Science Study at the Small College

If you’re a serious science student, one who might want to someday get a PhD, teach, research, become a member of the National Academy of Sciences, or vie for a Nobel Prize, it might best serve your interests to attend a major research university, such as UCLA, USC, Stanford, Northwestern, Yale, or Duke.

Small liberal arts colleges just don’t have the resources available to do meaningful research. Don’t, though, feel too confident in this belief. Just review the resources available to undergraduates at, say, Hamilton College’s Taylor Science Center and the list is enough to dispel the resource limitation concerns: spectrometry instrumentation is cutting edge, x-ray diffraction is available, separators for chromatography are available, computational devises, DNA sequencers, cryostats are all available, and much more.

It can also be argued that small colleges cannot offer a wide range of advanced classes nor do they contain the expertise for all the subjects you might wish to study within a field. Yet, this too might be addressed if the small college were part of a consortium, such as Swarthmore. There you can take classes, use the resources, and access the libraries at Haverford, University of Pennsylvania, or Bryn Mawr.

There are ample reasons to study science at small colleges and many of the best are detailed by Chad Orzel in his 10 April 2015 article in Forbes, Why Small Colleges are great for Science Students. Professor Orzel is the current chair of the Physics Department at Union College, a small Liberal Arts college in upstate New York, the author of How to Teach Quantum Physics to Your Dog,  and a graduate of Williams College: an obvious authority on learning and teaching science in the small college. In his article he brings a number of key reasons to consider the small select liberal arts college for science study including class size, more access to research opportunities and the value of a liberal arts education in the sciences.

Small class size is a distinct advantage. Most of the liberal arts colleges: Williams, Colgate, Hamilton, Pomona, Swarthmore, or Oberlin contain 1,000-2,500 undergraduates with few classes of more than 30 students. Most students will find they receive a lot of attention from the professors. Such interaction encourages professors to recruit students who might show promise and encourage student efforts in class.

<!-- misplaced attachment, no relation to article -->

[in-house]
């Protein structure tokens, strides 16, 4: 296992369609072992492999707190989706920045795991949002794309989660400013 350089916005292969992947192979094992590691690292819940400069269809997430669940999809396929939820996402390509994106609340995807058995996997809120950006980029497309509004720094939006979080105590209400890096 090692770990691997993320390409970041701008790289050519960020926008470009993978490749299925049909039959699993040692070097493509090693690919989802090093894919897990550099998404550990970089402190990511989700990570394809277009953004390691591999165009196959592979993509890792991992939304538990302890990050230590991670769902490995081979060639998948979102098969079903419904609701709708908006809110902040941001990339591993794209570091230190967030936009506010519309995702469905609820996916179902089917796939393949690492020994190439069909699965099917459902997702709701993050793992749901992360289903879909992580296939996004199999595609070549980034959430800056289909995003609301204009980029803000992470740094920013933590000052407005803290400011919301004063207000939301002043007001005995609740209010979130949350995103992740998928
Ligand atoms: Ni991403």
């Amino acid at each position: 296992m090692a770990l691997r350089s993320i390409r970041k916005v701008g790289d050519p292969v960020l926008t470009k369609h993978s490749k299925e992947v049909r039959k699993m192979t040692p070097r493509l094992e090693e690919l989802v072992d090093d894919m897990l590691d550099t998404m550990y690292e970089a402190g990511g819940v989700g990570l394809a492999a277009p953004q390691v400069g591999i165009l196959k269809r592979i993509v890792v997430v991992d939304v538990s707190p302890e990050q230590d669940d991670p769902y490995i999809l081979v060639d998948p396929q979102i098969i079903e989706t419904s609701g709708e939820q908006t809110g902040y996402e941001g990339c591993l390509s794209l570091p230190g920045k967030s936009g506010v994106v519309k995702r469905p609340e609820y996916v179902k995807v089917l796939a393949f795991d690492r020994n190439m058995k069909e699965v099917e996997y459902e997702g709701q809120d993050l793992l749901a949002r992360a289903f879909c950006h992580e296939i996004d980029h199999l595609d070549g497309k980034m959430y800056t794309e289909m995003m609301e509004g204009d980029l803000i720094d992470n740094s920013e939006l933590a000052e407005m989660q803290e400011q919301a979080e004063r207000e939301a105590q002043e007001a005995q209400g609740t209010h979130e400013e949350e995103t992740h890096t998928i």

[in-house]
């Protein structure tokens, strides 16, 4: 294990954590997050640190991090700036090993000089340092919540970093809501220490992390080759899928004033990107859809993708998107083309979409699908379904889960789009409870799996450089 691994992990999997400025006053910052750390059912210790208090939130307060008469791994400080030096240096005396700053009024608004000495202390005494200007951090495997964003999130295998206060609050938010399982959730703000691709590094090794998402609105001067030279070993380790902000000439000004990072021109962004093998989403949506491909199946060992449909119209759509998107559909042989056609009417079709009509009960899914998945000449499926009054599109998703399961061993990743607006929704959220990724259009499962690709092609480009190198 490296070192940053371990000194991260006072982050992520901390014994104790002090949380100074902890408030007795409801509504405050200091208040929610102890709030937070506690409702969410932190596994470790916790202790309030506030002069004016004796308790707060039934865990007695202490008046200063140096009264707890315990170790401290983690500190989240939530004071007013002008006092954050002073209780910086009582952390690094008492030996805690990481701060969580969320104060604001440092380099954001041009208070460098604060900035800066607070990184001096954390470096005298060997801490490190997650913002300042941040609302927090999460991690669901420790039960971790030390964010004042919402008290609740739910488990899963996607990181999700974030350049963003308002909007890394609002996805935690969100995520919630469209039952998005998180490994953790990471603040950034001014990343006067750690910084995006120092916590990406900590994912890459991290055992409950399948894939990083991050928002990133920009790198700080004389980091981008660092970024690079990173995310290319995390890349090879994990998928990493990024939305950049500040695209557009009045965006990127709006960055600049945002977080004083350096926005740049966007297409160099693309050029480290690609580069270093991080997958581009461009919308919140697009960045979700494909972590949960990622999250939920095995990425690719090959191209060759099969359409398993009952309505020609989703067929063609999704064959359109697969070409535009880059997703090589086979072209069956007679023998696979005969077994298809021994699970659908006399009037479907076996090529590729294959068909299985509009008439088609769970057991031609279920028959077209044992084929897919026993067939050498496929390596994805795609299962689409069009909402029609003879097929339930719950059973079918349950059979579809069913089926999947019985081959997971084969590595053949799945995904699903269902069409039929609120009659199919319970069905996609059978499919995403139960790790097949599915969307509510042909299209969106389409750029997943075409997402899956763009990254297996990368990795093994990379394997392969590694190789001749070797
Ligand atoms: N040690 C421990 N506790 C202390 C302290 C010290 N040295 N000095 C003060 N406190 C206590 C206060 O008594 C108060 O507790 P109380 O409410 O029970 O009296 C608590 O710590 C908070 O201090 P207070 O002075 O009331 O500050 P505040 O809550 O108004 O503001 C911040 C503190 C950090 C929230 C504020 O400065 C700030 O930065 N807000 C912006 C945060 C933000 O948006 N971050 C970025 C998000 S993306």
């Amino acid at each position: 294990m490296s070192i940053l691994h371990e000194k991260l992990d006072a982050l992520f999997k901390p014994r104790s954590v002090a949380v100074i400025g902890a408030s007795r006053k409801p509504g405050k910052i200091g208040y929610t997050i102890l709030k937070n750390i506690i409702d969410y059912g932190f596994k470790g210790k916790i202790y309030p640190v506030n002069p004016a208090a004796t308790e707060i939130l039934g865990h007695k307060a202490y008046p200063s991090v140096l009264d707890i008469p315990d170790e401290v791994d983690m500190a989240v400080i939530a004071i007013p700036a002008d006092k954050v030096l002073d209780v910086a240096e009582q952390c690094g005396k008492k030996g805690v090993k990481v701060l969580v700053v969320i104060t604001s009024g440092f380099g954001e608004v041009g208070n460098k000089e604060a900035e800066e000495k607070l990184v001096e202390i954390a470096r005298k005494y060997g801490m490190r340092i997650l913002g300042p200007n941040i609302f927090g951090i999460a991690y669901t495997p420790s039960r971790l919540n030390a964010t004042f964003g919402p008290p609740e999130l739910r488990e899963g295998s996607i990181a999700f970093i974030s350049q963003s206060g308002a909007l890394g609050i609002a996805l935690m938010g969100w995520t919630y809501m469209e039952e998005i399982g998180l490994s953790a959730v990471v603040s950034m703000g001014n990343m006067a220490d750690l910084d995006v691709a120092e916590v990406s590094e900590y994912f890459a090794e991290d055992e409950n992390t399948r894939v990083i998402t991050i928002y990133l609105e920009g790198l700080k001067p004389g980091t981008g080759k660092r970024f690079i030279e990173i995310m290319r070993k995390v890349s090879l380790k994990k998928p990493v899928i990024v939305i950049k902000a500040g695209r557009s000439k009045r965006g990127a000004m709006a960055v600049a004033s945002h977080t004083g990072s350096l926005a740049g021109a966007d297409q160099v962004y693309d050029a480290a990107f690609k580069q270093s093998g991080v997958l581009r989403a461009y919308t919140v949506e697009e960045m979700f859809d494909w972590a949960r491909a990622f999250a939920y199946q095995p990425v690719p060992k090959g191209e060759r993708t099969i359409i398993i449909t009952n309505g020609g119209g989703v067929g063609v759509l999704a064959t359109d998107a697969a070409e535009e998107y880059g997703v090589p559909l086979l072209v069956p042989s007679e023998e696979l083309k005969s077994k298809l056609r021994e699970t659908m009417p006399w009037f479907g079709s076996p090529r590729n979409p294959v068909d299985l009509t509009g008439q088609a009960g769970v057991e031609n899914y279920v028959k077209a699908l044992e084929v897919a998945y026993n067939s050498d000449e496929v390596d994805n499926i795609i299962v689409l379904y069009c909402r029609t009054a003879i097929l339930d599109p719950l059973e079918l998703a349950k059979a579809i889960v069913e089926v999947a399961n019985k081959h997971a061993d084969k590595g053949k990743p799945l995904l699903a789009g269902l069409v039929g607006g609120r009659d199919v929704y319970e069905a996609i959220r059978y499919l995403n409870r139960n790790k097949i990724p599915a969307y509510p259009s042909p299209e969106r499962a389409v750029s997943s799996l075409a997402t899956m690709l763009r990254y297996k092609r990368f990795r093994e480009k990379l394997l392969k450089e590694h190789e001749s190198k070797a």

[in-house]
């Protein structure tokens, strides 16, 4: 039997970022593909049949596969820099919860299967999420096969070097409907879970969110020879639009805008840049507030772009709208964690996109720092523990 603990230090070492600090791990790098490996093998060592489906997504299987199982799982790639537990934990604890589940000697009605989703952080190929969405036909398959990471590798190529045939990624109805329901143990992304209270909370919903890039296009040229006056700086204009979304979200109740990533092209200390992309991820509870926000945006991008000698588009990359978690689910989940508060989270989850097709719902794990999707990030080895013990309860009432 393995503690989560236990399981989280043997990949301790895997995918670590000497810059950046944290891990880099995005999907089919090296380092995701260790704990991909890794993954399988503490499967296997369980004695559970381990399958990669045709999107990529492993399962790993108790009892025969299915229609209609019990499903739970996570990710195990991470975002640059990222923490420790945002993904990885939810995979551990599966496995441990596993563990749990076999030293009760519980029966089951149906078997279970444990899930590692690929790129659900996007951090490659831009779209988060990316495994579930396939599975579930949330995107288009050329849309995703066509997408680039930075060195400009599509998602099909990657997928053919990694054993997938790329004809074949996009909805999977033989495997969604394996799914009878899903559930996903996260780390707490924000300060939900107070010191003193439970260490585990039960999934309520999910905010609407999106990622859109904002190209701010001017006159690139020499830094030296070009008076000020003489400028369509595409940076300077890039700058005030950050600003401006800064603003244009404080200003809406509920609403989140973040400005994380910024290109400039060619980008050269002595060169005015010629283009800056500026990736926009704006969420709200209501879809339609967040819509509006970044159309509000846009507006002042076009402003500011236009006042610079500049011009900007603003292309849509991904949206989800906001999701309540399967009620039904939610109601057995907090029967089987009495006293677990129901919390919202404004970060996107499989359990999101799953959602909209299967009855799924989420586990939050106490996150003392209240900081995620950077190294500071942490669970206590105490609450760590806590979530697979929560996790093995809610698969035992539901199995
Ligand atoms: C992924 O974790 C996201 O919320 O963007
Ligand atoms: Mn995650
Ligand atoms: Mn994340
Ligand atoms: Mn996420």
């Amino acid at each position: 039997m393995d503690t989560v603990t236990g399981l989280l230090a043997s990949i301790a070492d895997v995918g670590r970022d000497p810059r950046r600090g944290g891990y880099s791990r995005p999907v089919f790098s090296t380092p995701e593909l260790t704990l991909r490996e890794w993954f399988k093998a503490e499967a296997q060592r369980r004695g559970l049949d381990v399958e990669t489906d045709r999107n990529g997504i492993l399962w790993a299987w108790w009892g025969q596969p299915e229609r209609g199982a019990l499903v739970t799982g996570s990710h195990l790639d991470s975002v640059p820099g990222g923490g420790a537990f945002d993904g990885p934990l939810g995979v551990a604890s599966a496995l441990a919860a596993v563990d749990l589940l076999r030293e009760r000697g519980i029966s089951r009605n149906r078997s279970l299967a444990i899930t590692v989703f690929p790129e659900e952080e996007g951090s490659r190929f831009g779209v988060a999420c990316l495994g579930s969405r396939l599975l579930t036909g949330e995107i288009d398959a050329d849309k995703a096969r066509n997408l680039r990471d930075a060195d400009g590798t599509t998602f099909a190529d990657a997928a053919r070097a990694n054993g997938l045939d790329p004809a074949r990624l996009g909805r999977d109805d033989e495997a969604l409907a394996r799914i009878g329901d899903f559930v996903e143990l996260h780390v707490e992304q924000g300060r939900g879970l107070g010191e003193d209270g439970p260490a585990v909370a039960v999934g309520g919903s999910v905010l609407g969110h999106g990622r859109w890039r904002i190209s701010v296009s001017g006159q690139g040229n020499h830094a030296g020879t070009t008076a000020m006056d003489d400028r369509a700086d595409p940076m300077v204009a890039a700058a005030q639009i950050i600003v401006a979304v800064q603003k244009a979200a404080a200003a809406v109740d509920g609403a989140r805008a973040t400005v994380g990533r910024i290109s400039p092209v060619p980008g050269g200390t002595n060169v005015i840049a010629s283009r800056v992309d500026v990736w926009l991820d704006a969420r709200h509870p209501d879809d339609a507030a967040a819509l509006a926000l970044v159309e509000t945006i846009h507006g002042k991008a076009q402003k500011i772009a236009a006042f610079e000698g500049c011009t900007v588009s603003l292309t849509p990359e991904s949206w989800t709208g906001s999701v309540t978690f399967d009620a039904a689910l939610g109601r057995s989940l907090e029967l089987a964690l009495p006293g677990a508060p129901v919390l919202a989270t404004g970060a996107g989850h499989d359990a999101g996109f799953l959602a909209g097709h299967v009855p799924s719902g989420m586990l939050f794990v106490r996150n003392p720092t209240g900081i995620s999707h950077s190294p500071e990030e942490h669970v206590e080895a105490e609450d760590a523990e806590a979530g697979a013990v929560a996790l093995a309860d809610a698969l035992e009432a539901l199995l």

At smaller colleges there might be fewer labs, but the research opportunities are often more accessible than at a larger research university where there are throngs of graduate students and postdocs competing for positions in promising research projects. Research conducted at smaller colleges is liable to be much more nurturing as well. Professors design and monitor the research progress themselves, training many of the undergraduate members while helping them cope with the struggles, failures, and problems often encountered when researching new areas of knowledge.      

Then there is the value of the liberal arts curriculum. Liberal arts entails teaching an individual to communicate well and to analyze, organize, synthesize and persuasively articulate an argument. These are crucial skills important in life and in science, and they are a fundamental component incorporated in the coursework of students in a liberal arts college.

To validate the strength of the science offerings in the small liberal arts colleges, consider their production of PhDs in the sciences and engineering per capita. A study tabulated by Thomas Cech of the number of PhDs/100 students enrolled (1991-1995) in his study, Science at Liberal Arts Colleges: A Better Education?indicated of the top 20 institutions on the list, 9 were liberal arts colleges including Swarthmore, Carleton, Reed, Haverford and Oberlin.

When considering where it is you might wish to study the natural sciences as an undergraduate, it’s best not to automatically default into applying to the large research universities. The resources, range of specialized classes, the small nurturing classes, the undergraduate research opportunities, and the focus on the liberal arts that small selective liberal arts colleges offer might be the right mix to get you on the road to the Nobel Prize, or many other prizes just as meaningful.